As am I.

So here are some tips for getting organised (if you aren’t already!)
1. Make a list – What do you already have? What do you need to get? Do you REALLY need it all?
Try on uniforms and check what you need to replace. Is there really anything wrong with the trousers from last year? Will the jumper last another few months? School clothes are now available all year round. They don’t magically disappear from the shelves in October.
Check what you have already – Go through what is in the house – At a guess, there are 7 of those lunch box bags in my kitchen if I looked. So again, they’re going to be reused. Do invest in sturdy lunchboxes however. I love the boxes with compartments for the food. Again, check what you already have. The good ones last for years.. There is no Sanctimammy at the school gate checking that every item your child has is new.

2. Accept help if you’re lucky enough to be offered it.
Lists also help you know what to ask for if a family member asks what they can buy little Archibald or Susanella for going back to school. PE tee-shirts? Socks? Colours? Hat? If/When Aunty Jacinta asks, don’t be afraid to say what you need. Otherwise you’ll end up with 4 lunchbags or pencil cases.

3. Stock-Box If you do end up with loads of extra stationery sets or twistables, it’s a good thing. Children LOSE EVERYTHING! That lovely full pencil case won’t be full by midterm. I have a “stockbox” with all the extra sharpeners and rulers and crayons that they get and as the school year goes on, trust me, it’s a life saver. And only put what they need into the pencil case in September. Add to it then as they need.

4. New school bag? Considering that our kids were only in school until March, you might find that the school bag is still in good nick. Again, if it’s not done, why buy a new one. My eldest’s bag is as good as new from last year. (A few new Harry Potter badges on it and woohoo!) She’ll get a few more months out of it. There really is nothing wrong with the bag she has. And if and when it IS done, then I’ll get her a new one. Again, schoolbags are in shops all year round.

5. Leave shoes til last – If your kids are anything like mine, they like to jump two shoe sizes in the space of a week. Shoes will be measured and bought the week before school opens.

6. Labels – This is something I do buy happily. The sticky labels are brilliant. There are LOADS of different companies and they go on everything and STAY on everything. And as they get older, you have to label fewer things, so you’ll find that you won’t need to buy them every year. In Junior infants, label everything. I stopped short of putting one on her forehead. You can now get the labels that have little symbols for allergies or medical conditions on them too.

7. Jumpers/crests – If your kids go to a school with a crested uniform, remember that you can buy a jumper anywhere and have the label embroidered. My girls prefer lighter jumpers than the ones available, so I buy them and get the crest put on. It’s half the price and they’re perfect.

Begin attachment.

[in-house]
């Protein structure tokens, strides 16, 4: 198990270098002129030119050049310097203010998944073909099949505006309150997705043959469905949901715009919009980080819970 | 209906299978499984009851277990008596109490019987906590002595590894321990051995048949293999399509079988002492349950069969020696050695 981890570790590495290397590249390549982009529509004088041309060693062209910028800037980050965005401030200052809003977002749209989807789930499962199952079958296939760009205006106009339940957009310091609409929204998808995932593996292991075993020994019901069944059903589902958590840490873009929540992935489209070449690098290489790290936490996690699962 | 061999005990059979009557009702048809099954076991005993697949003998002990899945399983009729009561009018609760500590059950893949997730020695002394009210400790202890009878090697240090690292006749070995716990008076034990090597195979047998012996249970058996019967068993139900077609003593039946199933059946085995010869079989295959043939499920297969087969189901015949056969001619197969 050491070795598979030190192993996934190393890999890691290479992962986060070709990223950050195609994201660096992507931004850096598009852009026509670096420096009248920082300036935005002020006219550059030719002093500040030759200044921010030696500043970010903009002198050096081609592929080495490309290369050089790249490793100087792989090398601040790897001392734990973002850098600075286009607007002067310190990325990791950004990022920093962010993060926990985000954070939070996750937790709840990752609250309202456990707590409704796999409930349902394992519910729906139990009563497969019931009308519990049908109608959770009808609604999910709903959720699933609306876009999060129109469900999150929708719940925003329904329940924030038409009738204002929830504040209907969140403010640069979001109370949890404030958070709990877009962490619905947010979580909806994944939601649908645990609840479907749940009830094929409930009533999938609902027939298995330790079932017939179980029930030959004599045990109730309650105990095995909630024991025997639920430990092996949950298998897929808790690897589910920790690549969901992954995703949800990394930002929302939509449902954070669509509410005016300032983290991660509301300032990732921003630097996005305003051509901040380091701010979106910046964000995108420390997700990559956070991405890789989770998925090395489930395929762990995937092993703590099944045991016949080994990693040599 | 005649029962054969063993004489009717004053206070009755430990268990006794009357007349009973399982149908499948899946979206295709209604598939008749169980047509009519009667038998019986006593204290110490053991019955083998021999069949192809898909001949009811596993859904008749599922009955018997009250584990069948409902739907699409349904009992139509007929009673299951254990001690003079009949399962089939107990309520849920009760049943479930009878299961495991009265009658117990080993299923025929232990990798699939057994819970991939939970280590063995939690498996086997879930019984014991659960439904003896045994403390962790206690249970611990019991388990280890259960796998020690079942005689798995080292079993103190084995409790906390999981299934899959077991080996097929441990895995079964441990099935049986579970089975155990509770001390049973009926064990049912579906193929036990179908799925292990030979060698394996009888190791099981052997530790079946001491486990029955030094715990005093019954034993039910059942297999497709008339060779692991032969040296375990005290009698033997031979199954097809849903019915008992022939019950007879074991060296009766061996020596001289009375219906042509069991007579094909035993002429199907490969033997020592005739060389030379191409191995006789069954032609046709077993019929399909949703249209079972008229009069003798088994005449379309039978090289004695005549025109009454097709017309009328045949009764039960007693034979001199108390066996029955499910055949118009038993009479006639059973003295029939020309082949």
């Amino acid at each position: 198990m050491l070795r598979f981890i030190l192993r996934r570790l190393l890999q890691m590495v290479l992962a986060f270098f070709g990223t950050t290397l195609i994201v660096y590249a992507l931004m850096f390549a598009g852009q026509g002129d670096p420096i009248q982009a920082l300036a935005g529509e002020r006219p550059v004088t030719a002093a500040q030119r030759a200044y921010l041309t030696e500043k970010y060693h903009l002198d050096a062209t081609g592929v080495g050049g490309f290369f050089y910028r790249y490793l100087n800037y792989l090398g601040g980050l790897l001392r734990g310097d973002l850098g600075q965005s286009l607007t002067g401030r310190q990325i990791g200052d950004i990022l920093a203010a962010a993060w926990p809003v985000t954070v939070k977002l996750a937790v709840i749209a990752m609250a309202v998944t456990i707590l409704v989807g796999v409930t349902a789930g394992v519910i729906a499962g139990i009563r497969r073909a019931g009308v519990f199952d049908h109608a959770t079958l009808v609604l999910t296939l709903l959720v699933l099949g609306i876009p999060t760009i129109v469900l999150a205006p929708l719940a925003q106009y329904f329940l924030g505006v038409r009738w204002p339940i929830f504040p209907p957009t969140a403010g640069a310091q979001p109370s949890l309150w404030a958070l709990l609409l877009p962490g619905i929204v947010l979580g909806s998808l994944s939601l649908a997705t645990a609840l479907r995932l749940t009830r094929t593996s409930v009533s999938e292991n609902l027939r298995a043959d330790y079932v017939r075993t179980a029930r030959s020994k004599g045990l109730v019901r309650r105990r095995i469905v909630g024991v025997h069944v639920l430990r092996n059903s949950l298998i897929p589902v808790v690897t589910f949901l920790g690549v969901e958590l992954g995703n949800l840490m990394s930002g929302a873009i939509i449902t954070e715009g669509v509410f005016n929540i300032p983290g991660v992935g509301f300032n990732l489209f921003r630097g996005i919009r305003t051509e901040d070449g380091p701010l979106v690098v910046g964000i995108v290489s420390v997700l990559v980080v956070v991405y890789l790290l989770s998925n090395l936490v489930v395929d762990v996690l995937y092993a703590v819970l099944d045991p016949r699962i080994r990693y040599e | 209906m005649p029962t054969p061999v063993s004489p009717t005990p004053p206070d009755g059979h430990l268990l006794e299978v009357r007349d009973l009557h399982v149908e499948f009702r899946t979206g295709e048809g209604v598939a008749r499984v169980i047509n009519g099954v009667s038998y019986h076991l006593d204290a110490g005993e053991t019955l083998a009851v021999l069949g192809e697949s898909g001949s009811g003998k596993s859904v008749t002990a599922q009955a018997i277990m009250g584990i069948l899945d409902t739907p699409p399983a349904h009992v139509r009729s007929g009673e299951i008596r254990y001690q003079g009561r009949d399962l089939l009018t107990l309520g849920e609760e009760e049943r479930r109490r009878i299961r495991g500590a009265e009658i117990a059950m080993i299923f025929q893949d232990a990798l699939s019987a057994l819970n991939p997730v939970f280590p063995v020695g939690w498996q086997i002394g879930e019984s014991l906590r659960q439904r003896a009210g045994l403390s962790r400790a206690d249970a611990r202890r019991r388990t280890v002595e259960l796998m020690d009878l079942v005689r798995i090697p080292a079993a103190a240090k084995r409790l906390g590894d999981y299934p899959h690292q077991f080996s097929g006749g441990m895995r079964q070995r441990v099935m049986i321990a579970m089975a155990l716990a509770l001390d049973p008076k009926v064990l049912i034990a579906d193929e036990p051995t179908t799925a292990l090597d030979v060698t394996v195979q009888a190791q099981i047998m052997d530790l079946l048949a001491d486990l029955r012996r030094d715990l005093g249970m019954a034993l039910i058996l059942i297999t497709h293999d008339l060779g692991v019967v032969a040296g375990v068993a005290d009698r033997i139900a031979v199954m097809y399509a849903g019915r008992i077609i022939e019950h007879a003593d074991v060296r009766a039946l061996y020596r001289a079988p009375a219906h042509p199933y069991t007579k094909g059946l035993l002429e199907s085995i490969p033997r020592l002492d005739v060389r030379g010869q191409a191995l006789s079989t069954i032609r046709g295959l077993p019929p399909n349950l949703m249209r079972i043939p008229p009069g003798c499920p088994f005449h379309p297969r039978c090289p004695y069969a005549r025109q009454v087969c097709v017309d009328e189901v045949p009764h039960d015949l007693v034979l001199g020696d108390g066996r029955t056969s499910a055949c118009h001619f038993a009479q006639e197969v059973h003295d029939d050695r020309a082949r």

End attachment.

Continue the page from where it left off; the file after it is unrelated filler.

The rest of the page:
For many, the idea of not buying everything new is weird. As with everything, it’s YOUR call.

If you couldn’t imagine sending them back with the same schoolbag or lunchbag or whatever, that’s your call. But it’s not always a possibility for everyone.

For me, I don’t see the harm in teaching them that they get new when it’s needed. I’ve had the same “schoolbag” for almost 20 years.(OK it’s sentimental at this point, but still. It’s still doing the job!) And while of course it’s lovely to get new things, who says that everything has to be new in September each year?

Back to school costs a fortune. But it can cost less if we remove ourselves from the notion that they need new everything.

We all love a good hack! Especially when it helps save a few pennies.
If you have any tips to add, please share in the comments.
Mammy

What We Wouldn’t Give…

Usually, the night before we return to school after a break, the internet is full of funny memes about going back to work and teachers playfully grumble about having to return to reality.

Well let me tell you, today is different.

What we wouldn’t give to be getting up tomorrow morning, dropping our own kids to creche or childminder or school, and driving in the gates of our respective schools.

What we wouldn’t give to hear the lighthearted greetings in our staffroom, with “Here we go agains” and “Welcome backs”.

What we wouldn’t give to be walking into our classrooms, booting up the computers which have been sleeping for a week or two, opening the windows to let some light and air in.

What we wouldn’t give to have the door open and the first of many groups of teenagers saunter through the door, fully committed to the “I don’t want to be here” demeanours, but still smiling and throwing the odd “Maidin Mhaith” or “Yes Mhaistreais” as they find their usual seat.

What we wouldn’t give to hear the familiar voices mutter or announce their “here!” or “Yips” or “Anseo!” as we call through the roll before starting.